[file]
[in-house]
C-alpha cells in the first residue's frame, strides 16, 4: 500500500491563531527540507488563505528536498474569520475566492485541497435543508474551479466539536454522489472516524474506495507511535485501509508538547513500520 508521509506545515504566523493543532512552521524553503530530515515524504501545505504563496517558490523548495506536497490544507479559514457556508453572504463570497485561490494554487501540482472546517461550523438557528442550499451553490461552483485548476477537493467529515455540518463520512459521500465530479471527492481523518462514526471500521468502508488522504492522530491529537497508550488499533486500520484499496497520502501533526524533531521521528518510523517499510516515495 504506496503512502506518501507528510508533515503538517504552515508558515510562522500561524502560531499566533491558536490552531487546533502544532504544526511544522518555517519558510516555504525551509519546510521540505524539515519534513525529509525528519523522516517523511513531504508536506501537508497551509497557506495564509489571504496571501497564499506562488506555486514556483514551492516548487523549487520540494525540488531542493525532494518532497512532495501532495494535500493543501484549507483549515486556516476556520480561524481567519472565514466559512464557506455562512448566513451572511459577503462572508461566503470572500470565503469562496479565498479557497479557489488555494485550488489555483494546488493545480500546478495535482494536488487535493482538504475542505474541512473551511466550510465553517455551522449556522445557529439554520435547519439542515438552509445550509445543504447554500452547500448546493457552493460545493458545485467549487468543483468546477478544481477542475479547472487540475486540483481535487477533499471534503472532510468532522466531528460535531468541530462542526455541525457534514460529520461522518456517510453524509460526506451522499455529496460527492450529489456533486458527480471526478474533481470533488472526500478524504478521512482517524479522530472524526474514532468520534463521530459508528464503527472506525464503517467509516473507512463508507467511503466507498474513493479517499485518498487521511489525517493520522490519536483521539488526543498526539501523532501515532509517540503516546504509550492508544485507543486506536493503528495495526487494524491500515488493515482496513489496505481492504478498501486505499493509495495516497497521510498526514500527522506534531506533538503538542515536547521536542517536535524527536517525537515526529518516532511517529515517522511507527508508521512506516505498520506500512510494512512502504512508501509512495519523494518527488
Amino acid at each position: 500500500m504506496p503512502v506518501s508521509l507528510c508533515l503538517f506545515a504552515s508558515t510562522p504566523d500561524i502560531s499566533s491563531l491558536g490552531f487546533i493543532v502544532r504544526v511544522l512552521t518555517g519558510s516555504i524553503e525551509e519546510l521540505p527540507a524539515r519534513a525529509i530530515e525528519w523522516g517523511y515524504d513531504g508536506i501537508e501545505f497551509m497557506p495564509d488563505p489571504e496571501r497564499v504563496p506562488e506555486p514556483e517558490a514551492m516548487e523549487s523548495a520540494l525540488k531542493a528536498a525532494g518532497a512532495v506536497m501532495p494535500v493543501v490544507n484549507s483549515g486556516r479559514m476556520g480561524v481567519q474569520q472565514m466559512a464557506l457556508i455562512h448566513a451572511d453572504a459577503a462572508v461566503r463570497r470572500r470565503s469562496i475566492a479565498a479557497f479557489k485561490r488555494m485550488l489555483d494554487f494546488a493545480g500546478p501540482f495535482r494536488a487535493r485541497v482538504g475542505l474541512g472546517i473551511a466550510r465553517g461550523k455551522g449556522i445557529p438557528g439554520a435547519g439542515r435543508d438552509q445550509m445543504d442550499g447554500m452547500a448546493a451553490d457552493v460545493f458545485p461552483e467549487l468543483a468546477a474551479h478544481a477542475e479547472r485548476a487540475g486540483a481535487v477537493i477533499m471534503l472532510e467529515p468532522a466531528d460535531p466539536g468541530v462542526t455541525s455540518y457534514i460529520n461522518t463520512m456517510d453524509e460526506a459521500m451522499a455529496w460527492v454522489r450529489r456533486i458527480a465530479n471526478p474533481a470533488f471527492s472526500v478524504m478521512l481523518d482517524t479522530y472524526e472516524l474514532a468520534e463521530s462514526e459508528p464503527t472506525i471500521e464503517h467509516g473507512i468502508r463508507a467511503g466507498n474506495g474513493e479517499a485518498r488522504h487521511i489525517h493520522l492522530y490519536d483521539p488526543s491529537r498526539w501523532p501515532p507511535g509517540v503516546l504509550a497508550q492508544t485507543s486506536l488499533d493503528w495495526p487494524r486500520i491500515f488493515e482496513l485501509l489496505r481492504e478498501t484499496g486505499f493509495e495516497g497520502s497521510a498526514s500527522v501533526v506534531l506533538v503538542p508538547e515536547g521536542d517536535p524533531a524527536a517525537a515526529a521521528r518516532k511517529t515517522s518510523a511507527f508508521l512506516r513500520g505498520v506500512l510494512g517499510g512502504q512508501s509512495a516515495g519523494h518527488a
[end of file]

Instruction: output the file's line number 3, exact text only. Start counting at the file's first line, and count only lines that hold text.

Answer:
Amino acid at each position: 500500500m504506496p503512502v506518501s508521509l507528510c508533515l503538517f506545515a504552515s508558515t510562522p504566523d500561524i502560531s499566533s491563531l491558536g490552531f487546533i493543532v502544532r504544526v511544522l512552521t518555517g519558510s516555504i524553503e525551509e519546510l521540505p527540507a524539515r519534513a525529509i530530515e525528519w523522516g517523511y515524504d513531504g508536506i501537508e501545505f497551509m497557506p495564509d488563505p489571504e496571501r497564499v504563496p506562488e506555486p514556483e517558490a514551492m516548487e523549487s523548495a520540494l525540488k531542493a528536498a525532494g518532497a512532495v506536497m501532495p494535500v493543501v490544507n484549507s483549515g486556516r479559514m476556520g480561524v481567519q474569520q472565514m466559512a464557506l457556508i455562512h448566513a451572511d453572504a459577503a462572508v461566503r463570497r470572500r470565503s469562496i475566492a479565498a479557497f479557489k485561490r488555494m485550488l489555483d494554487f494546488a493545480g500546478p501540482f495535482r494536488a487535493r485541497v482538504g475542505l474541512g472546517i473551511a466550510r465553517g461550523k455551522g449556522i445557529p438557528g439554520a435547519g439542515r435543508d438552509q445550509m445543504d442550499g447554500m452547500a448546493a451553490d457552493v460545493f458545485p461552483e467549487l468543483a468546477a474551479h478544481a477542475e479547472r485548476a487540475g486540483a481535487v477537493i477533499m471534503l472532510e467529515p468532522a466531528d460535531p466539536g468541530v462542526t455541525s455540518y457534514i460529520n461522518t463520512m456517510d453524509e460526506a459521500m451522499a455529496w460527492v454522489r450529489r456533486i458527480a465530479n471526478p474533481a470533488f471527492s472526500v478524504m478521512l481523518d482517524t479522530y472524526e472516524l474514532a468520534e463521530s462514526e459508528p464503527t472506525i471500521e464503517h467509516g473507512i468502508r463508507a467511503g466507498n474506495g474513493e479517499a485518498r488522504h487521511i489525517h493520522l492522530y490519536d483521539p488526543s491529537r498526539w501523532p501515532p507511535g509517540v503516546l504509550a497508550q492508544t485507543s486506536l488499533d493503528w495495526p487494524r486500520i491500515f488493515e482496513l485501509l489496505r481492504e478498501t484499496g486505499f493509495e495516497g497520502s497521510a498526514s500527522v501533526v506534531l506533538v503538542p508538547e515536547g521536542d517536535p524533531a524527536a517525537a515526529a521521528r518516532k511517529t515517522s518510523a511507527f508508521l512506516r513500520g505498520v506500512l510494512g517499510g512502504q512508501s509512495a516515495g519523494h518527488a